Advances in digital finance often give rise to challenges to the regulatory perimeter. Technology advances are resulting in material changes to business models, applications, processes and products. There is rapid evolution which impacts what the financial services market and its participants will look like in the future. In this context an important challenge for regulators is the maintenance and surveillance of the regulatory perimeter so that the protections of financial regulation are not eroded by new ways of doing things.

In our response to the recent European Commission consultation on crypto assets we considered both the question of the regulatory perimeter and the specific question of so-called stablecoins. We suggested that there would be benefits in a harmonised taxonomy of crypto assets – so that security tokens are consistently regulated, while allowing genuine utility tokens to remain outside the perimeter.

We made clear our view that the issuing of currency should firmly remain under the remit of the relevant public authorities (i.e. central bank). Where the reach and other features of so called stablecoins issued by private actors risk their being perceived as currency, or operating as quasi-currency, then they should be prohibited.

It will be important to pay attention to the role of new types of participants in the Financial System. On the one hand ensuring that disruption can operate effectively and safely (from a systemic point of view) is important from the overall functioning of the financial system. Here giving real effect to technological neutrality – both in principle and in practice is very important.

At the other end of the spectrum an important challenge will be the increased participation of large global non-financial participants in the financial sector. Where this is currently manifesting most of course is in the area of cloud outsourcing. This should be an ongoing focus of attention and consideration. Again from both a benefits and risks perspective. It is something that we at the Central Bank of Ireland have been recently considering including in our November 2019 Discussion Paper on Outsourcing.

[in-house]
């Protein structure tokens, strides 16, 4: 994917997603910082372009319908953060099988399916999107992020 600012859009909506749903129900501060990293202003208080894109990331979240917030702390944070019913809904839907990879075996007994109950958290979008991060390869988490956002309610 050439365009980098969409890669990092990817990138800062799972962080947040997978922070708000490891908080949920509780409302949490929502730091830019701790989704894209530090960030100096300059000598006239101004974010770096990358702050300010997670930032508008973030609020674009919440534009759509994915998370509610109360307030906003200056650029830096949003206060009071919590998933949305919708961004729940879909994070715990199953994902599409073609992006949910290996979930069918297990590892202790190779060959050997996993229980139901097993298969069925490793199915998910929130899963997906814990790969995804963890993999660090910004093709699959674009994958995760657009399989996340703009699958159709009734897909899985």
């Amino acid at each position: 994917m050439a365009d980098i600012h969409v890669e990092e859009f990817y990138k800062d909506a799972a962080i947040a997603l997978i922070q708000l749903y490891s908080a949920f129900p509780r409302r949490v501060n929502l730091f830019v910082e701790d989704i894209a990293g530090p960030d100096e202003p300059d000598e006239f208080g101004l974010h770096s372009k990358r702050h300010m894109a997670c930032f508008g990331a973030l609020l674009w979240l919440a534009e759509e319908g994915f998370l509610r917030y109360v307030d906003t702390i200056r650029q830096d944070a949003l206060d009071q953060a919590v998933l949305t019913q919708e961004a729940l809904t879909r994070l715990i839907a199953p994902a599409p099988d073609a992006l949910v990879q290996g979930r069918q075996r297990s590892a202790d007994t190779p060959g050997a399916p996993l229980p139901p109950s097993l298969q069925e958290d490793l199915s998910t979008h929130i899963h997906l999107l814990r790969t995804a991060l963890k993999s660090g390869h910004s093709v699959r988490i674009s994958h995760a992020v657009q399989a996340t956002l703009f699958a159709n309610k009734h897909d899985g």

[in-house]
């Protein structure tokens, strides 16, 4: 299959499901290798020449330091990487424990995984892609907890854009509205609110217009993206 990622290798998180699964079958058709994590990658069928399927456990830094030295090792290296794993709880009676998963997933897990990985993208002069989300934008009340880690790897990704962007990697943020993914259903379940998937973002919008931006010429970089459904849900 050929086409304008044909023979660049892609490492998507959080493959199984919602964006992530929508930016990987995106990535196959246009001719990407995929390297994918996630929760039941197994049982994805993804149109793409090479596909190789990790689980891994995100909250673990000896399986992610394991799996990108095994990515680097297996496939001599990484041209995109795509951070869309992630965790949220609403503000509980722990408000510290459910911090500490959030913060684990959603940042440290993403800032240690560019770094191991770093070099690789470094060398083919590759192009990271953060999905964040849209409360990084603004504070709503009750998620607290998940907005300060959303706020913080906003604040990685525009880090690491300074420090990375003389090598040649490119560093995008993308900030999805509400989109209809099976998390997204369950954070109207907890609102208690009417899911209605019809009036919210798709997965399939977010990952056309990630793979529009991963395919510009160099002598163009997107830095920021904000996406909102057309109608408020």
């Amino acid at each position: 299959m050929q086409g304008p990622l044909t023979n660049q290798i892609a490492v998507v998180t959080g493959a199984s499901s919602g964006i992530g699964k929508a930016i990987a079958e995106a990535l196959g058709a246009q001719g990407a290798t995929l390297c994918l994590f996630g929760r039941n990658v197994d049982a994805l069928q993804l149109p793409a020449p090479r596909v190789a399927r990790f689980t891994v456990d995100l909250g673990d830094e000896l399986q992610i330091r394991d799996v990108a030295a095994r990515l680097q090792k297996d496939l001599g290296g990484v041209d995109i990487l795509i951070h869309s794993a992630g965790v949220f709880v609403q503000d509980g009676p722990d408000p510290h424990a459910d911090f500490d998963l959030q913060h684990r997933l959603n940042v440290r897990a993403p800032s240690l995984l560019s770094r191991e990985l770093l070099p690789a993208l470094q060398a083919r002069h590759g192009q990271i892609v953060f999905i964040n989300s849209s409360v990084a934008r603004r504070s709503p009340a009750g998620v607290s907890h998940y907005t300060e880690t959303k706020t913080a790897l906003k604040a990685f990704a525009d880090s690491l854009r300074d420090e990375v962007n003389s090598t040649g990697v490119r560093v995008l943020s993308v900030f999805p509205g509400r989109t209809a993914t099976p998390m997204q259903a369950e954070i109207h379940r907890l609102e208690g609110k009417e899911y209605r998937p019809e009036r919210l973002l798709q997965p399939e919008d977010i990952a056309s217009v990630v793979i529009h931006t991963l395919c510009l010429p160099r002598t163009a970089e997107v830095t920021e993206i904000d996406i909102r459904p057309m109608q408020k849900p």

The area of Analytics Technologies and Big Data Analytics (BDA) are enabling new ecosystems and serving as a foundational technology for AI. Such advances can bring significant benefits to assessment processes such as for creditworthiness and underwriting, pricing processes and fraud detection. There are however implications for consumers as BDA and telemetry techniques have the potential to impact financial inclusion, to contribute to increased information asymmetries, and to support unfair or undesirable pricing practices.

For our part, we are currently conducting a review of differential pricing in the personal motor and home insurance industries, to assess the extent to which these pricing practices lead to outcomes that are consistent with the Consumer Protection Code 2012.. Our consumer code requires that firms act honestly, fairly and professionally in the best interests of their customers and make full disclosure of all relevant material information.

Our review will look to establish the facts around the use of Big Data in differential pricing and will result in a report or consultation on proposals for reform, if appropriate. Our interim report on this work is due at the end of year 2020 with the full report due for completion in H1 2021.

At the Central Bank of Ireland, we look forward to the Digital Finance Strategy supporting progress in this area.

Of course, it should go without saying that the increased embedding of technology in financial services presents heightened Information and Communications Technology (ICT) security issues, with the potential for significantly increased impact from the crystallisation of ICT risks. As the Commission’s recent consultation paper on operational resilience recognises, it is of the utmost importance that the increased digitalisation of financial services is accompanied by concomitant enhancement in risk management and resilience.

In conclusion, let me say that we are of course now, due to Covid19, in a difficult time – for all of us as individuals and as members of families and communities, and for the economy. But throughout this period it is clear that the massive technological innovation that has taken place over recent years has been and continues to be central to our ability to cope with and ultimately to emerge from this crisis. As we look to the future, technological innovation in financial services will remain more important and consequential than ever. The European Commission’s consultation provides a good opportunity to consider the path ahead which will allow us to manage the risks, meet the challenges and realise the benefits of that ongoing rapid innovation.

Thank you.

My thanks to Michelle O’Donnell Keating for her contribution to these comments.